In the backdrop of the deepening humanitarian crisis and the pursuit of peace not in sight, we ought to ask ourselves what matters most? Our objective at this Assembly must be to find a constructive outcome conducive to the creation of sustainable peace in Ukraine and addressing the humanitarian plight of those affected by the conflict. Resolution L.2 of the cross-regional group unfortunately does not address this.


South Africa supports several aspects of the resolution. We support the immediate cessation of hostilities, reaffirming the territorial integrity and sovereignty of Ukraine as well as the establishment of humanitarian corridors. We support that civilians, humanitarian personnel, vulnerable persons, including women and children, are fully protected. We support the call on all states and parties to the conflict to fully respect international humanitarian law and international human rights law. We support the voluntary, safe, and unhindered passage of civilians, including foreign nationals without discrimination.


There are however elements of the resolution that may make the attainment of a General Assembly consensus difficult. At this stage, it remains imperative that all parties to the conflict are committed to humanitarian principles and a UN humanitarian response and be part of an outcome that we adopt.


It is for this reason that South Africa saw the need to put forward a text which focus specifically on the humanitarian plight of those affected. Political issues that may lead to Member States not agreeing to a text should be addressed elsewhere. We believe that an impartial humanitarian resolution should focus purely on addressing the humanitarian needs of those affected.


It is in this context that we proposed a text that will first and foremost focus on calling for the cessation of hostilities as the first step towards ameliorating the humanitarian situation. A crucial aspect of our resolution also calls on all parties to abide by international humanitarian law as well as all protocols of the Geneva Conventions. It remains pivotal that aside from addressing the humanitarian needs of the people it must also lay the foundation for the parties to engage in constructive and meaningful dialogue.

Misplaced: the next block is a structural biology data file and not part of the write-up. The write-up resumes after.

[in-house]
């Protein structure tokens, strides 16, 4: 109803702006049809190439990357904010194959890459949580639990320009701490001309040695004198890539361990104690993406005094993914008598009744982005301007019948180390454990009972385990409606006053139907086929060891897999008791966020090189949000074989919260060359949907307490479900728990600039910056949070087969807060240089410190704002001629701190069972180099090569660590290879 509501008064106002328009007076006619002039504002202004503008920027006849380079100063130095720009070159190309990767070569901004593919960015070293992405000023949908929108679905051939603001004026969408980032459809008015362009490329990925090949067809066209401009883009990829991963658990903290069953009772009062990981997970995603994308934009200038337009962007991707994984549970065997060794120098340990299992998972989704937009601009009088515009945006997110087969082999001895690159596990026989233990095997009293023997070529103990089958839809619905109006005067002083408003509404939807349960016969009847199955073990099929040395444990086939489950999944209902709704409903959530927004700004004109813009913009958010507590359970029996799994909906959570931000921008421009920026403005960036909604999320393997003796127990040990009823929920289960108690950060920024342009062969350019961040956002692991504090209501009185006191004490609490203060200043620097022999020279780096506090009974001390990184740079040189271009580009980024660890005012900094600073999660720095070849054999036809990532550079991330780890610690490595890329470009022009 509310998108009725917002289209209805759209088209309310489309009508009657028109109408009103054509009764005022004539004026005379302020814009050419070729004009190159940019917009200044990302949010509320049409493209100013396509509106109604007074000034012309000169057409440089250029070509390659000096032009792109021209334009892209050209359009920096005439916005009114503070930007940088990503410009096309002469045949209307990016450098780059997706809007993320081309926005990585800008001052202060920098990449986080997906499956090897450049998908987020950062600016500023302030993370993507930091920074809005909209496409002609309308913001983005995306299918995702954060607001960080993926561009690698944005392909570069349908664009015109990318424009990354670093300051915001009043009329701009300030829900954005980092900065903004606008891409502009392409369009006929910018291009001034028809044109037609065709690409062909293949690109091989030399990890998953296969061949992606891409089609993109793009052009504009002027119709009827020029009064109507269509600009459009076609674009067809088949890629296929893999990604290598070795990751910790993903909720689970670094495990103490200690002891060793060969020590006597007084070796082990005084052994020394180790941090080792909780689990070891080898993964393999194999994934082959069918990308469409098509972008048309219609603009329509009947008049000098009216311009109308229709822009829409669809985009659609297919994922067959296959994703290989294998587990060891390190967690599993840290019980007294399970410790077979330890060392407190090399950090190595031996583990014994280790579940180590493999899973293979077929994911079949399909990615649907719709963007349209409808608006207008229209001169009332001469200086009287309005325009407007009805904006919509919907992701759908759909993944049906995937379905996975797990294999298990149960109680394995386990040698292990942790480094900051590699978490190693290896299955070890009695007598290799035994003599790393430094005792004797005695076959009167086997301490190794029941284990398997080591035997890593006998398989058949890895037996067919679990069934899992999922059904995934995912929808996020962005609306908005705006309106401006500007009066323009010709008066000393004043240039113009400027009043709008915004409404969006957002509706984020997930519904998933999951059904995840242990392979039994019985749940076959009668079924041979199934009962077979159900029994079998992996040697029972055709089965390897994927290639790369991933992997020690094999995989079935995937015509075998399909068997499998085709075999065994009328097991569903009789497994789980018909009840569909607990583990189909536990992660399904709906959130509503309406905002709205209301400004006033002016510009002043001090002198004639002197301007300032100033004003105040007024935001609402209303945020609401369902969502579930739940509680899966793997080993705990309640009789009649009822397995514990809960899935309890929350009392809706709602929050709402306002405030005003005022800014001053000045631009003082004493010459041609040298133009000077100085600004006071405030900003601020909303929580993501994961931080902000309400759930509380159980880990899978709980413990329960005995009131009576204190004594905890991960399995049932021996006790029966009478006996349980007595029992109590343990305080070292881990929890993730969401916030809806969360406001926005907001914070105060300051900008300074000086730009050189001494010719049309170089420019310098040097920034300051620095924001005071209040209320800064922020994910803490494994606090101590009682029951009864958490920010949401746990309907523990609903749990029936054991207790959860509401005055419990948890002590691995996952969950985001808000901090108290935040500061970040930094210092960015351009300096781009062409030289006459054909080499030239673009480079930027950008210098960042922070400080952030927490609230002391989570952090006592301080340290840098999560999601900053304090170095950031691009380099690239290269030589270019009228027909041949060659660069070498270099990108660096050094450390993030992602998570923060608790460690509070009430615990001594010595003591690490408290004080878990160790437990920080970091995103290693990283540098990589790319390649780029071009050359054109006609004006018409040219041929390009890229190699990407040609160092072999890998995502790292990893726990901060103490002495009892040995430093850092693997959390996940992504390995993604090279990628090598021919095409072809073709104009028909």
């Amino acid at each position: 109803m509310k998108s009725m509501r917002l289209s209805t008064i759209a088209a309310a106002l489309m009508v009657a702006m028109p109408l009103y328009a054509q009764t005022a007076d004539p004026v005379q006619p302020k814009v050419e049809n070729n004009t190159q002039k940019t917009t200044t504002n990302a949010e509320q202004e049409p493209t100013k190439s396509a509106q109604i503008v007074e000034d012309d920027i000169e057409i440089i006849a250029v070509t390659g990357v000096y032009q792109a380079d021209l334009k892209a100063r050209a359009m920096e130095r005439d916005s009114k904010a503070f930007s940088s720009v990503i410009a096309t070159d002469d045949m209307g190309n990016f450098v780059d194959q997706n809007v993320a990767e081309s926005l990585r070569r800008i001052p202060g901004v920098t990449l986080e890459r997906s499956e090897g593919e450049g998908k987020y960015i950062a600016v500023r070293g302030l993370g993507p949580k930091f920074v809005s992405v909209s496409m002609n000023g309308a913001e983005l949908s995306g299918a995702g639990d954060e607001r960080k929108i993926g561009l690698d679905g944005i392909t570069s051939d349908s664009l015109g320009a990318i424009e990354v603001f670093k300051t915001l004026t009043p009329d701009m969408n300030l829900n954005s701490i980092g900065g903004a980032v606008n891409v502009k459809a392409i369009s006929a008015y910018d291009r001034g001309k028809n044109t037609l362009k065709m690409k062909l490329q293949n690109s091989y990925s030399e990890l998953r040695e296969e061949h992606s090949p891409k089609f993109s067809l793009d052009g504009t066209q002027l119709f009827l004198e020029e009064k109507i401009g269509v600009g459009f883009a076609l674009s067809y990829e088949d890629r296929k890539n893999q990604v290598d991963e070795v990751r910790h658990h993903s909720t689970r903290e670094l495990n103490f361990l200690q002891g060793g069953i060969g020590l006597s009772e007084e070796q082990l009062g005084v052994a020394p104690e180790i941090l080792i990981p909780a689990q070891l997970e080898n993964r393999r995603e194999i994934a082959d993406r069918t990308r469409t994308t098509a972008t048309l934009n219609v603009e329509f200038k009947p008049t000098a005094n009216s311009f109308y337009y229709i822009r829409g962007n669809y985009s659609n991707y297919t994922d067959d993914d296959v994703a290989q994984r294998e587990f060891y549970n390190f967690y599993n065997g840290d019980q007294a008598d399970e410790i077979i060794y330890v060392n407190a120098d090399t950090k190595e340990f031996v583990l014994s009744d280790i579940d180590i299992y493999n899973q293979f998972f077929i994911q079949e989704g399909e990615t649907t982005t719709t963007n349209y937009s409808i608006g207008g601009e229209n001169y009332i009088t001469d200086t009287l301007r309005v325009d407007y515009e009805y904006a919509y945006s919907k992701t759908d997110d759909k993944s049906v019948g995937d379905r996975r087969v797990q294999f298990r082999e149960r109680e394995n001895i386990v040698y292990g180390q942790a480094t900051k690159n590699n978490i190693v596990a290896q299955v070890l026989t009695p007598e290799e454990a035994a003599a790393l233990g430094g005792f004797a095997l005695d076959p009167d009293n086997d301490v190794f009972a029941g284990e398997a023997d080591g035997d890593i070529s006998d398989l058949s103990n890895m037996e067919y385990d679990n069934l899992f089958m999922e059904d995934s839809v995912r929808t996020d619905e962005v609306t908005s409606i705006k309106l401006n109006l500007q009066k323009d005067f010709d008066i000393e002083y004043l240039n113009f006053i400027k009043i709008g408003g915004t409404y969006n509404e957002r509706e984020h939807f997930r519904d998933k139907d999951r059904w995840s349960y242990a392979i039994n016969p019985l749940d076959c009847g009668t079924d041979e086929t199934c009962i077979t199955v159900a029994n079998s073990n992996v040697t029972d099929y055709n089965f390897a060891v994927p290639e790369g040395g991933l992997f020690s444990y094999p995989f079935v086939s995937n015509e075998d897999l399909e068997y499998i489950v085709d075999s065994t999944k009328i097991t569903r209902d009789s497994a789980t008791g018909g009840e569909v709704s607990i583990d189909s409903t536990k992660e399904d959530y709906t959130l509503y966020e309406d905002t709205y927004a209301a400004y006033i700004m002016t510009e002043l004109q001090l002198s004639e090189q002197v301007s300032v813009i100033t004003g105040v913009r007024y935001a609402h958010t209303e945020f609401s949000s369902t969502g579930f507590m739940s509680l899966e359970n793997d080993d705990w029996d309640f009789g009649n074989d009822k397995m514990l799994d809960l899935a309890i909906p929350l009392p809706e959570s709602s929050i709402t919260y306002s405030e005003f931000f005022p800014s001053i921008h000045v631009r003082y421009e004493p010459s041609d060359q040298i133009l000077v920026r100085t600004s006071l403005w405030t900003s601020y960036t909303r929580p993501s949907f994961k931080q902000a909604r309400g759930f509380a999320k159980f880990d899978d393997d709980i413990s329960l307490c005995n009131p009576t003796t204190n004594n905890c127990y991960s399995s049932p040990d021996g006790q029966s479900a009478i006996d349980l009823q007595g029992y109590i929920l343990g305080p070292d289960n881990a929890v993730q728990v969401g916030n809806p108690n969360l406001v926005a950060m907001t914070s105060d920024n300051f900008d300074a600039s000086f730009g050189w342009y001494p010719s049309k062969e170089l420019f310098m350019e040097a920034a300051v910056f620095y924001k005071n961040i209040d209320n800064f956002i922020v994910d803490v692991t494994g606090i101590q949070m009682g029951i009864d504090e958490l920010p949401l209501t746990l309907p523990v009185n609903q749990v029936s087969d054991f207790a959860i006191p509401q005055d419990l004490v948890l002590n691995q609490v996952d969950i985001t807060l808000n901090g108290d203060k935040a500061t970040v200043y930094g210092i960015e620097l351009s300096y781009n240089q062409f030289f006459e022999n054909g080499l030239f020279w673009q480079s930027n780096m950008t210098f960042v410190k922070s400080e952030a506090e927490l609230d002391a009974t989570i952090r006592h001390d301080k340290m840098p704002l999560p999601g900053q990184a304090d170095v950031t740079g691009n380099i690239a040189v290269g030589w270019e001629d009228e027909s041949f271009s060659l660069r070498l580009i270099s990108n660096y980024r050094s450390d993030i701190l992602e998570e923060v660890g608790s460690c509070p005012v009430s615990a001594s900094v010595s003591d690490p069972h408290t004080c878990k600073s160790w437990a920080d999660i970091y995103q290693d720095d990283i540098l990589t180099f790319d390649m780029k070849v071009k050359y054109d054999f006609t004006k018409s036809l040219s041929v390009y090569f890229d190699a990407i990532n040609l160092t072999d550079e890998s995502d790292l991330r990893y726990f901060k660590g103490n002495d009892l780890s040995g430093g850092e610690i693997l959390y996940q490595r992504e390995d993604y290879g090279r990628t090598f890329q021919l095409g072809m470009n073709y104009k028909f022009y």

South Africa’s approach has been that in the current context of the conflict in Ukraine, it is necessary for the United Nations to adopt a resolution on the humanitarian situation affecting the people of Ukraine that is based on the principles that govern humanitarian assistance, namely, humanity, neutrality, impartiality and independence. These principles provide the foundations for humanitarian action and are central to establishing and maintaining access to those affected. An important aspect of this resolution must be to express concern at the humanitarian situation and call on all parties to abide by international humanitarian law.


South Africa will abstain on the resolution L.2. We have tabled a resolution, L.3, which we believe is more conducive for a comprehensive humanitarian response. Regarding action we will take this morning it is crucial that all voices be heard and given an equal chance. There should be no attempt to muzzle those we see as different from ours. That would be cutting at the core of what this United Nations is about and undermining its basic tenants and setting precedents we will regret for years to come.


Therefore, following the action by the Assembly on L.2 this morning, South Africa formally requests that the Assembly should vote on L.3.


Statement delivered by Ambassador Mathu Joyini, Permanent Representative of South Africa to the United Nations.